European Commission president Ursula von der Leyen was in Mauritania on Thursday for a green hydrogen roundtable, where she called upon the government to produce and export both renewable H2 and green steel — made using the hydrogen — to Europe.
The EU wants to import ten million tonnes of green H2 from outside the bloc by 2030, and the North African country is in prime position to be a key supplier due to its proximity to Europe, vast swathes of undeveloped land, and strong winds and sunshine to generate low-cost renewable energy.
But von der Leyen may have surprised observers by suggesting that, rather exporting all of its green hydrogen to Europe, where it could be used by European steelmakers to produce green iron and steel, it should use some of the renewable H2 directly to produce its own green iron and steel for export.
On a visit to the presidential palace in the Mauritanian capital Nouakchott, she told President Mohamed Ould Ghazouani: “As you have said, Mauritania is blessed with resources, that is space, sun and wind. With the right investment and infrastructure, this country can harness over 350GW of renewable energy only from wind and sun. But that is not all.
“Mauritania is also Africa's second largest iron producer. The majority of your iron is exported as raw ore. But if we have clean energy coming into the game, the processing into green steel could stay here in Mauritania. And that is a huge step because this is the added value. This is where the jobs are. This is where the prosperity is.
“In fact, you could export iron and premium green steel. The technology works but, as I said, the production of green steel needs an essential input and that is green hydrogen. And that is why hydrogen is so important for Mauritania but also for Europe, so we share the interests. It would be a source of revenue domestically and an export product, for example to the European Union.”
Von der Leyen also suggested to the president and six of his ministers that EU money from its €300bn ($323bn) Global Gateway fund might also be made available to support such investments, including the construction of a new high-voltage power transmission line, and “new road infrastructure” between the capital city and the port of Nouadhibou.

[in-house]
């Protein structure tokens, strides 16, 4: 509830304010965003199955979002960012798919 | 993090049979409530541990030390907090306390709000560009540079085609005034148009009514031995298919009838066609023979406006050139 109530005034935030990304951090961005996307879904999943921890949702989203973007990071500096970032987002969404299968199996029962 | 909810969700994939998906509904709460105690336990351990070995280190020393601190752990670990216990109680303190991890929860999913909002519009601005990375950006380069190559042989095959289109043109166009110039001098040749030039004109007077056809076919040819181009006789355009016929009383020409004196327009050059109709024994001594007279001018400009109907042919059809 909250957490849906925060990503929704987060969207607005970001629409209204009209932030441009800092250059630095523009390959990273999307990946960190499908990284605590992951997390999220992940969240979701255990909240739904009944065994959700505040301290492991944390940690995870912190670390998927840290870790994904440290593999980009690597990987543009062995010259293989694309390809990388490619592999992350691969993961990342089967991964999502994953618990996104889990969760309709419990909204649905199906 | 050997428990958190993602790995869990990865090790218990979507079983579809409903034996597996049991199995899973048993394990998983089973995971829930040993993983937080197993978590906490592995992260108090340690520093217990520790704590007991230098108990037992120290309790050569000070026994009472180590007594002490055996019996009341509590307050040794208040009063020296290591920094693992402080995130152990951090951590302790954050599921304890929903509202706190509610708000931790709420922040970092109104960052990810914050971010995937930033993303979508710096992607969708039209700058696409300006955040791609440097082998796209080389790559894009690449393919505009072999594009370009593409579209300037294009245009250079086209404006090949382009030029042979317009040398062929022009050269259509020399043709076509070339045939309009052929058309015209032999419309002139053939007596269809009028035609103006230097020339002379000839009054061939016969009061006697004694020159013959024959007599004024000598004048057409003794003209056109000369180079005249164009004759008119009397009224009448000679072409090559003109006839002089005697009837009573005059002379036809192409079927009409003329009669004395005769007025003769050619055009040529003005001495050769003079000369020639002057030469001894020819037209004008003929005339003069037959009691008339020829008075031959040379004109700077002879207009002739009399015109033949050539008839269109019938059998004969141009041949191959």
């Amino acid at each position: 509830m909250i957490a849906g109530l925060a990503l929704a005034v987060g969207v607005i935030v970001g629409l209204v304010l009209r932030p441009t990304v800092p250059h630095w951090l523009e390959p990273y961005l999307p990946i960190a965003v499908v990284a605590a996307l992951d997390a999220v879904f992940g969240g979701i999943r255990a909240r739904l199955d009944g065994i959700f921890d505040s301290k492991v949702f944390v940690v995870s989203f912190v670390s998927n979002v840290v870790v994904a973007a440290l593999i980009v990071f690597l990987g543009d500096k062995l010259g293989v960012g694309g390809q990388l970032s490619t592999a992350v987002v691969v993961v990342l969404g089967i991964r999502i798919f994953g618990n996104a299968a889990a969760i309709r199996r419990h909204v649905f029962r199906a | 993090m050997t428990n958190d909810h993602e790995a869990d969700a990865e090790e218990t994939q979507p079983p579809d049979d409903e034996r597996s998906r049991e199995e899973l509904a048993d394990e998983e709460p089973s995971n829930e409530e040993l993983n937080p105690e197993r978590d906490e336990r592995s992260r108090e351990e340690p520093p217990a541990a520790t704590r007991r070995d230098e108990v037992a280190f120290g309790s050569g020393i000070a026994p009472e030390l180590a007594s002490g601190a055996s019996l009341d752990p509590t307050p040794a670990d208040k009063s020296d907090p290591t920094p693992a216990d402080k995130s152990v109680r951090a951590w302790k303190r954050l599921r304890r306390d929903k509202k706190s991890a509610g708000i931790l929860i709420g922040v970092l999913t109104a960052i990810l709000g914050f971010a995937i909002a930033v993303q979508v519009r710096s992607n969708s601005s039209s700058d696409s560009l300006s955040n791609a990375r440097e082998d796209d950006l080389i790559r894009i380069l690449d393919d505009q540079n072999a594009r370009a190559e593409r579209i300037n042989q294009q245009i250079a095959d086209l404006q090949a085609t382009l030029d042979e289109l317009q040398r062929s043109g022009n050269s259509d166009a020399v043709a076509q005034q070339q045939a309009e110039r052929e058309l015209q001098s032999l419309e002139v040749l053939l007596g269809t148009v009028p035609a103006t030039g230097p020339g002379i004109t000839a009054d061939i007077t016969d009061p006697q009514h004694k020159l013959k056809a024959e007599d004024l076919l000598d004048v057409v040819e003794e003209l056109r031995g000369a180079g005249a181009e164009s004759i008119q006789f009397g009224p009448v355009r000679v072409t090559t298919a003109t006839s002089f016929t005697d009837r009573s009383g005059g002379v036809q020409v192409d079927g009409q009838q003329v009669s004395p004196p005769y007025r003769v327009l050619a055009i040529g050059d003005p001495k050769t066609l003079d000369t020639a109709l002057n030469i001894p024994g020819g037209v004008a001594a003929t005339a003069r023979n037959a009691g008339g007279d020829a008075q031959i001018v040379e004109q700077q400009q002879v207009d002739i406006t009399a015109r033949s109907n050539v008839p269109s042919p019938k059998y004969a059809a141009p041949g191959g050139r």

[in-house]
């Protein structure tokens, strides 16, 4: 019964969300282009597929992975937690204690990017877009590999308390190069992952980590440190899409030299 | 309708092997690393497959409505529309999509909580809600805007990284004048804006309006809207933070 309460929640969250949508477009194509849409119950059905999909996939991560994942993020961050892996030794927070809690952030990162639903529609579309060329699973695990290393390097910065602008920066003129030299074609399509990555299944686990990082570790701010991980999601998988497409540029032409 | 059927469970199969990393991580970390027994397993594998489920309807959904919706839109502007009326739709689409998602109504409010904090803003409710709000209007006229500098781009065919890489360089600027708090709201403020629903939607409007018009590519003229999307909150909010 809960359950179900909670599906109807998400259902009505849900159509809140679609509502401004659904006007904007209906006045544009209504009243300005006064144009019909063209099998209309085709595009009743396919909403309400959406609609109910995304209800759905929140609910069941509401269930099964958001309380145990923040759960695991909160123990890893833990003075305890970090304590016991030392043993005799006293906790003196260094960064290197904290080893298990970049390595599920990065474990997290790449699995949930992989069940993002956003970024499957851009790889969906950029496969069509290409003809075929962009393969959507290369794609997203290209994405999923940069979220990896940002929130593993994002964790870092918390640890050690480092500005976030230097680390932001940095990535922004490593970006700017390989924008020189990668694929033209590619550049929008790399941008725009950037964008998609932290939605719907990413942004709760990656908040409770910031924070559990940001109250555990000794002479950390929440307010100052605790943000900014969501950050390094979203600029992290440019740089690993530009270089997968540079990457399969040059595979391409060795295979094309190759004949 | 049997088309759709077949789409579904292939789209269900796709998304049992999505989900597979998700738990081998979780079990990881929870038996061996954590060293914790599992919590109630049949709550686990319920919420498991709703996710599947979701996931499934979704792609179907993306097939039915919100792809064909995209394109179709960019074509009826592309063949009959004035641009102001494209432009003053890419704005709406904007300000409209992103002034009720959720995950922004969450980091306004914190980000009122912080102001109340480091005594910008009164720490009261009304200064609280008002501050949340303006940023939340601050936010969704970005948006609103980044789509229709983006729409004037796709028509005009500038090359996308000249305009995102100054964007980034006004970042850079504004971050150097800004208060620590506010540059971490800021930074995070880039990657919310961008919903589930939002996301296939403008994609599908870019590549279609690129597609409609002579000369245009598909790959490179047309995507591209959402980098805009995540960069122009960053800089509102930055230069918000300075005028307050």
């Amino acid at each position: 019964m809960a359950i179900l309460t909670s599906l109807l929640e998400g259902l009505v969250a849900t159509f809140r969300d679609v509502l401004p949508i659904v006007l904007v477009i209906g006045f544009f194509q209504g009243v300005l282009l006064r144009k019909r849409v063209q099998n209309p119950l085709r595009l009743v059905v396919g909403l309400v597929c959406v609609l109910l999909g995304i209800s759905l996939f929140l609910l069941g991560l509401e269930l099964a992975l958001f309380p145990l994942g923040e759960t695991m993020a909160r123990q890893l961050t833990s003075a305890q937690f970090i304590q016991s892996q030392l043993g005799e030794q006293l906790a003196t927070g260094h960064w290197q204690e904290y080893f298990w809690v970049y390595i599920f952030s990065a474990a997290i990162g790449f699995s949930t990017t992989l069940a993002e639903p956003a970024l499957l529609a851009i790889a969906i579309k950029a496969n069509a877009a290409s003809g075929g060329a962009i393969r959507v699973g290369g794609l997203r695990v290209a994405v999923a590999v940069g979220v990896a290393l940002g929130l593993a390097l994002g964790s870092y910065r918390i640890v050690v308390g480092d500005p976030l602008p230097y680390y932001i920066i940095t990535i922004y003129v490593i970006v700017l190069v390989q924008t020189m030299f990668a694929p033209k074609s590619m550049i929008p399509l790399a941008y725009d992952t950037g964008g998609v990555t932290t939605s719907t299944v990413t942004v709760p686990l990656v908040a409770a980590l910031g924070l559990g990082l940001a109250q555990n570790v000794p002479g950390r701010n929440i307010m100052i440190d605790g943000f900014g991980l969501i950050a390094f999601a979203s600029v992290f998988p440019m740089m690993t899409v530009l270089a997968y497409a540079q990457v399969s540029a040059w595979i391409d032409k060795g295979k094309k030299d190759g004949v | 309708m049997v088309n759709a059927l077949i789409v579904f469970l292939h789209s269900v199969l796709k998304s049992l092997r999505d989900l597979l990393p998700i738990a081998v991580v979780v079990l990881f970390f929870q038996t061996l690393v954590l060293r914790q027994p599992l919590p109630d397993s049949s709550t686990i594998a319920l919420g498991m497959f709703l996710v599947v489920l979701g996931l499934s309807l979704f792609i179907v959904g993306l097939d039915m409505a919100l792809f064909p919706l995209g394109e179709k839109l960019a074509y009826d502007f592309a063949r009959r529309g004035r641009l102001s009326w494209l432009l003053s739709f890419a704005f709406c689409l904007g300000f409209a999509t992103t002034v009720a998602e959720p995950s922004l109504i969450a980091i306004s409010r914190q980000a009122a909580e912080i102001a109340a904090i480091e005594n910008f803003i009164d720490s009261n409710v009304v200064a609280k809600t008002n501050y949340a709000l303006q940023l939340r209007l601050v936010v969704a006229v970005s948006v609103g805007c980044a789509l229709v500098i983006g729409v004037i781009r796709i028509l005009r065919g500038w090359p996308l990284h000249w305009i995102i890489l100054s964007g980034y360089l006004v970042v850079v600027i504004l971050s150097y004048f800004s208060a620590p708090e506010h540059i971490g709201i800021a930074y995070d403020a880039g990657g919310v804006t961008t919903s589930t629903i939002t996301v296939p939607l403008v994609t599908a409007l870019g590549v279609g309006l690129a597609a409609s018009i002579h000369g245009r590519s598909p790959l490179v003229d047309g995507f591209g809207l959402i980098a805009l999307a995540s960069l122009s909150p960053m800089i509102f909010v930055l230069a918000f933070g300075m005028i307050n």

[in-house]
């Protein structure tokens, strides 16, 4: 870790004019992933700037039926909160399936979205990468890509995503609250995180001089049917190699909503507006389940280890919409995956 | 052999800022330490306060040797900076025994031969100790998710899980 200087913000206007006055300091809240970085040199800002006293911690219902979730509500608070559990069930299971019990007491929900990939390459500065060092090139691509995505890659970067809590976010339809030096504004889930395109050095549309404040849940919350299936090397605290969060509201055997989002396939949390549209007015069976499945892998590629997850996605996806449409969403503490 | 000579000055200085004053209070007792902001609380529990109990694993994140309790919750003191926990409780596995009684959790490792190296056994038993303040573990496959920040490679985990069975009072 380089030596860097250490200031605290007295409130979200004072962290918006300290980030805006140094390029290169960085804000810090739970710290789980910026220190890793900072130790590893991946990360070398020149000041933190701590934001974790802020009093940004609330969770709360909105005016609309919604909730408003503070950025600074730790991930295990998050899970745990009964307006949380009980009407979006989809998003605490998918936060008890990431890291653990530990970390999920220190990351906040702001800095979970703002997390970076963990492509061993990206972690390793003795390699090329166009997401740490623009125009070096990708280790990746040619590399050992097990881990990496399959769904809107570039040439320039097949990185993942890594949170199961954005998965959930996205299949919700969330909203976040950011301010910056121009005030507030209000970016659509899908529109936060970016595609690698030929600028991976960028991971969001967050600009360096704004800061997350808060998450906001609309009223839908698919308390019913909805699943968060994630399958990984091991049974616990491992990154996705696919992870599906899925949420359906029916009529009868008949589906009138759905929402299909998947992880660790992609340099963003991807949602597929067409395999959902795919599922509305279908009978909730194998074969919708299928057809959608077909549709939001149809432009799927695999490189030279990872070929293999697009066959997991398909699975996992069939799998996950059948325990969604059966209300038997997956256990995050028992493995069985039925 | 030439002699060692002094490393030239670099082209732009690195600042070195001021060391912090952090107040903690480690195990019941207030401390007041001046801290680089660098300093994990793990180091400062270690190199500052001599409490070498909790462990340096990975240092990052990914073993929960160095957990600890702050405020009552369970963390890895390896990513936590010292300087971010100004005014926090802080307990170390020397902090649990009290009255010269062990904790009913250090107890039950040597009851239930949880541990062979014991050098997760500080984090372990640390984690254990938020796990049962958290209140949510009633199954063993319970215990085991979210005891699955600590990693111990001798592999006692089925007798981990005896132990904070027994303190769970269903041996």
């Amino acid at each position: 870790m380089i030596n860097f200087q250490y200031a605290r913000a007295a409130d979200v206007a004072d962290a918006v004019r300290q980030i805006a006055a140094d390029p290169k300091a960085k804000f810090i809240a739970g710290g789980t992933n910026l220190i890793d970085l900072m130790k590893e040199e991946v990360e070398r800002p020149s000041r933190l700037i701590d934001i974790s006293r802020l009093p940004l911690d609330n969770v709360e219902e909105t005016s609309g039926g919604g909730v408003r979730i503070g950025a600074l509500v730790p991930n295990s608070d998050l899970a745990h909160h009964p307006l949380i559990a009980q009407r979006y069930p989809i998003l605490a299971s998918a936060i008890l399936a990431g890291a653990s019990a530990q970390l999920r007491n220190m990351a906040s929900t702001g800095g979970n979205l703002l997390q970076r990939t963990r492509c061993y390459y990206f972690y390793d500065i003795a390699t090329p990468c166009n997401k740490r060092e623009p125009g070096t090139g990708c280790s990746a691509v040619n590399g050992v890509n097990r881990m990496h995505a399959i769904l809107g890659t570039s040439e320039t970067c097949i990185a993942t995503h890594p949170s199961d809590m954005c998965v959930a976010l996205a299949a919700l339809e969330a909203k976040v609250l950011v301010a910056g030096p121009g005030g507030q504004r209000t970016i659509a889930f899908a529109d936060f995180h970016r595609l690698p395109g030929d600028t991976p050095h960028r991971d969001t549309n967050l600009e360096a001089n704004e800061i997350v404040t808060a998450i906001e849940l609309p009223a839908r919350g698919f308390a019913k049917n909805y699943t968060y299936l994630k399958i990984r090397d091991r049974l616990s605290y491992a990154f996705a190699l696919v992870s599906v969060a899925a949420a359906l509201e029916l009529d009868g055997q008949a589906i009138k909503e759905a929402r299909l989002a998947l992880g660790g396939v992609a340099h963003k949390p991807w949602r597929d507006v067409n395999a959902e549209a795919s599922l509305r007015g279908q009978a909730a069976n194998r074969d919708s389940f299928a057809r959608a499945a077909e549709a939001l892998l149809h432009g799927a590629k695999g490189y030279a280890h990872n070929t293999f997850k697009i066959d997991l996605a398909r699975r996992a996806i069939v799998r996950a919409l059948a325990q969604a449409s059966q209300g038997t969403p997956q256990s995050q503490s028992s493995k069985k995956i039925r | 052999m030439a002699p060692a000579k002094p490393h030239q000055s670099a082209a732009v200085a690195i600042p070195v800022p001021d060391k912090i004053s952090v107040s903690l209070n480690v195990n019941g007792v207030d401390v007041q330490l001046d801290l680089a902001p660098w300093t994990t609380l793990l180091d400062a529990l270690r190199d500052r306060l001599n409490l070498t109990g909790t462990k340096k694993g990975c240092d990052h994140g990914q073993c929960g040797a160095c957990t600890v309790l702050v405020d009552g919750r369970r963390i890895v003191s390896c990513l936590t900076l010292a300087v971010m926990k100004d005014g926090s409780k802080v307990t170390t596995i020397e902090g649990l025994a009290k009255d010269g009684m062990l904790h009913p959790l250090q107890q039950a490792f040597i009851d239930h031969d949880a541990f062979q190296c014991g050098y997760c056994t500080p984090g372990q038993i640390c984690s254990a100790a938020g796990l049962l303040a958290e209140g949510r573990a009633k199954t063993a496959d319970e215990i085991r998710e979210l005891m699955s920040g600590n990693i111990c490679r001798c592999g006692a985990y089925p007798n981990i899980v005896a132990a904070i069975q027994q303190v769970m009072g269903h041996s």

She added that “demand for Mauritania’s green hydrogen and potentially green steel will set to grow exponentially in the European single market” and that the EU could help build the required infrastructure and train the local workforce.
“It is a win-win-win situation,” she concluded. “And we should join forces because the project is fascinating.”
President Ghazouani told von der Leyen: “It is well established that our country has abundant renewable energy resources, wind and solar energy, which are almost unique in their quality and integrity, as well as large reserves of iron and magnetite that are easy to enrich and particularly approved for the production of green steel.
“This enormous potential should serve as the basis for strong, dynamic and mutually beneficial energy co-operation between Mauritania and the European Union.”
The gathering came days after the publication of a joint report by the United Nations Industrial Development Organization and the International Renewable Energy Agency (Irena), which concluded: “The exclusive focus on GH2 [green hydrogen] as a developing-country export has raised concerns about the fair distribution of GH2’s benefits, sparking increasing resistance within local communities in these countries.”
However, the then Mauritanian energy minister Abdessalam Mohamed Saleh said last March: “Our country is determined to play a leading position on the global map of the green hydrogen economy in the coming decades. We strongly believe that the development of the green hydrogen industry in Mauritania will bring environmental, economic and social benefits to our country and the world.”
Mauritania only had 122MW of renewable energy installed at the 2022, according to Irena figures, but there are several 10GW-plus green hydrogen projects planned in the country that would require vast amounts of new wind and solar power.
These include Danish developer GreenGo Energy's 35GW moon-shaped Megaton Moon project; CWP Global’s 16-20GW Aman project (which will require 30GW of renewables); and two 10GW facilities — Project Nour, being developed by TotalEnergies and Chariot Energy, and the other by UAE-based renewables developer Masdar, which is set to cost $34bn.
Iron is usually extracted from its iron-oxide ore by burning coking coal, which both melts the metal content in the rock and removes the oxygen (which combines with the carbon to produce CO2). The only currently available method to decarbonise this process is to replace the coke by burning green hydrogen, which reacts with the oxygen to form steam (H2O).
This article was updated to include comments from the Mauritanian president.